How Medicare Advantage lost support
Increased Democratic skepticism of Medicare Advantage didn’t come out of nowhere.
- A mix of investigative reporting, watchdog reports, DOJ lawsuits and, ironically, the insurance industry’s intense lobbying encouraged more scrutiny of the program, a Democratic aide told Axios.
- The aide also referenced a statement by Humana CEO Bruce Broussard, who said the company would benefit financially from the proposed changes to the risk adjustment model.
- In what was a potential foreshadowing, the Democratic-led House passed a bipartisan bill last year that would have overhauled Medicare Advantage prior authorization processes. (Some insurance stakeholders, like the Better Medicare Alliance, supported the bill.)
What they’re saying: Wendell Potter, a health insurance whistleblower who spoke on a Progressive Caucus panel in January, said he’s noticed a shift in sentiments about Medicare Advantage on the Hill this year.
- “I've been monitoring the support for the Medicare Advantage program for many years.… This is the first time I've seen it erode, and erode in a very, very big way,” he said.
Among Republicans, there were multiple explanations for their delayed response, per several lobbyists.
- One huge reason is that a large portion of the current generation of Republican lawmakers and staff wasn’t around the last time Medicare Advantage took up this much political attention, when payment rates were reduced through the ACA.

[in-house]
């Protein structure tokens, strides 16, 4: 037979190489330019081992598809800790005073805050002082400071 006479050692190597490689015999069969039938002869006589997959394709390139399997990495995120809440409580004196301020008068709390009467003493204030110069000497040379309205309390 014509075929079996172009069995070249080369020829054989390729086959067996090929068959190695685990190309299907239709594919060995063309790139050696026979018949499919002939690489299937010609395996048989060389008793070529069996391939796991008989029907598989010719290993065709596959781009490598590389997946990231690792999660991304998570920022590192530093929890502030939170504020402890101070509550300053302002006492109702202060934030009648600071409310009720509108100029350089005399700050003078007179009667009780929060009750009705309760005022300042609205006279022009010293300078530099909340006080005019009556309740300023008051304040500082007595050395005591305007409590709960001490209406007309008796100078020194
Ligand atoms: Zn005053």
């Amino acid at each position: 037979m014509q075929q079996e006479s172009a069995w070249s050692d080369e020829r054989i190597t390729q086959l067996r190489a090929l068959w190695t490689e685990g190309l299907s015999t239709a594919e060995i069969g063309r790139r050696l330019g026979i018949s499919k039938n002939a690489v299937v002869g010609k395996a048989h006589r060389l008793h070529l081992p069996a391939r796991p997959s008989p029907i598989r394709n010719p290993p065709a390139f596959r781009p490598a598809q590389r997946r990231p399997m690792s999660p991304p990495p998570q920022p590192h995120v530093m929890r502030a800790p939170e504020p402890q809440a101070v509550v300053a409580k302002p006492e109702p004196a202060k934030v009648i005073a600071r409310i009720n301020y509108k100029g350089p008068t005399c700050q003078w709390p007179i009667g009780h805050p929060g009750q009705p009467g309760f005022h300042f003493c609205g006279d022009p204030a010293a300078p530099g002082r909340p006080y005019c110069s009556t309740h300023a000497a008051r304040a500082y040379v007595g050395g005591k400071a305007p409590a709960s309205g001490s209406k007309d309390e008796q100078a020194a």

- “I think that the member and staff knowledge — on both the history and then also the interactions with plans on the MA side — has just been more limited,” said a GOP lobbyist who works with plans.
- Staff countered that they needed time to understand the proposal and to figure out a position that was widely acceptable to members, the lobbyist added.
The bottom line: Insurers and their advocates aren't deterred by the challenges they faced on the Hill this winter.
- “Not that you want a crisis to occur to get attention that allows you to go in the door and do education, but sometimes that's how it works, and you seize that,” one MA advocate said.